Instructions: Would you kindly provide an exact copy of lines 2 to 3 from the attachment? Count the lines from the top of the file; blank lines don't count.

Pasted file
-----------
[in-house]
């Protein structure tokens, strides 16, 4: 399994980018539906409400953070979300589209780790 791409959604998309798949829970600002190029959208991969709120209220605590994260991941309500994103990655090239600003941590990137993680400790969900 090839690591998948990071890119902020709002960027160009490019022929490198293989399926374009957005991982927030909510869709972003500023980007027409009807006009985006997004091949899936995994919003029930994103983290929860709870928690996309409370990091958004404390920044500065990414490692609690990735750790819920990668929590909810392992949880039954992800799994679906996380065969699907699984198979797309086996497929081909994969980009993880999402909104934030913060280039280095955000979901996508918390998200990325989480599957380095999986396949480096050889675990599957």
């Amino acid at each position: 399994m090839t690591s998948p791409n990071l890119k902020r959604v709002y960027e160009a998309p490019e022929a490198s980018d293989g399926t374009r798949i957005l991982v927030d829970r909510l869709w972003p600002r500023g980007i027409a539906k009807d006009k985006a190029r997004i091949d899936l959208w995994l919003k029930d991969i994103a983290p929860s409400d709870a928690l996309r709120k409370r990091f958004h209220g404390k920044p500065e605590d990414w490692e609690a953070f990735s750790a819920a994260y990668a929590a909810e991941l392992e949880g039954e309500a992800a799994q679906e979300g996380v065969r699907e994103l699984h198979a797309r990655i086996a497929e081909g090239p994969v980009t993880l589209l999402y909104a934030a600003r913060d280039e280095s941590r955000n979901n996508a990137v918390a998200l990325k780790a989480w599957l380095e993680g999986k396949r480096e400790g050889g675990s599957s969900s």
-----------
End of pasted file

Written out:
């Protein structure tokens, strides 16, 4: 399994980018539906409400953070979300589209780790 791409959604998309798949829970600002190029959208991969709120209220605590994260991941309500994103990655090239600003941590990137993680400790969900 090839690591998948990071890119902020709002960027160009490019022929490198293989399926374009957005991982927030909510869709972003500023980007027409009807006009985006997004091949899936995994919003029930994103983290929860709870928690996309409370990091958004404390920044500065990414490692609690990735750790819920990668929590909810392992949880039954992800799994679906996380065969699907699984198979797309086996497929081909994969980009993880999402909104934030913060280039280095955000979901996508918390998200990325989480599957380095999986396949480096050889675990599957």
């Amino acid at each position: 399994m090839t690591s998948p791409n990071l890119k902020r959604v709002y960027e160009a998309p490019e022929a490198s980018d293989g399926t374009r798949i957005l991982v927030d829970r909510l869709w972003p600002r500023g980007i027409a539906k009807d006009k985006a190029r997004i091949d899936l959208w995994l919003k029930d991969i994103a983290p929860s409400d709870a928690l996309r709120k409370r990091f958004h209220g404390k920044p500065e605590d990414w490692e609690a953070f990735s750790a819920a994260y990668a929590a909810e991941l392992e949880g039954e309500a992800a799994q679906e979300g996380v065969r699907e994103l699984h198979a797309r990655i086996a497929e081909g090239p994969v980009t993880l589209l999402y909104a934030a600003r913060d280039e280095s941590r955000n979901n996508a990137v918390a998200l990325k780790a989480w599957l380095e993680g999986k396949r480096e400790g050889g675990s599957s969900s």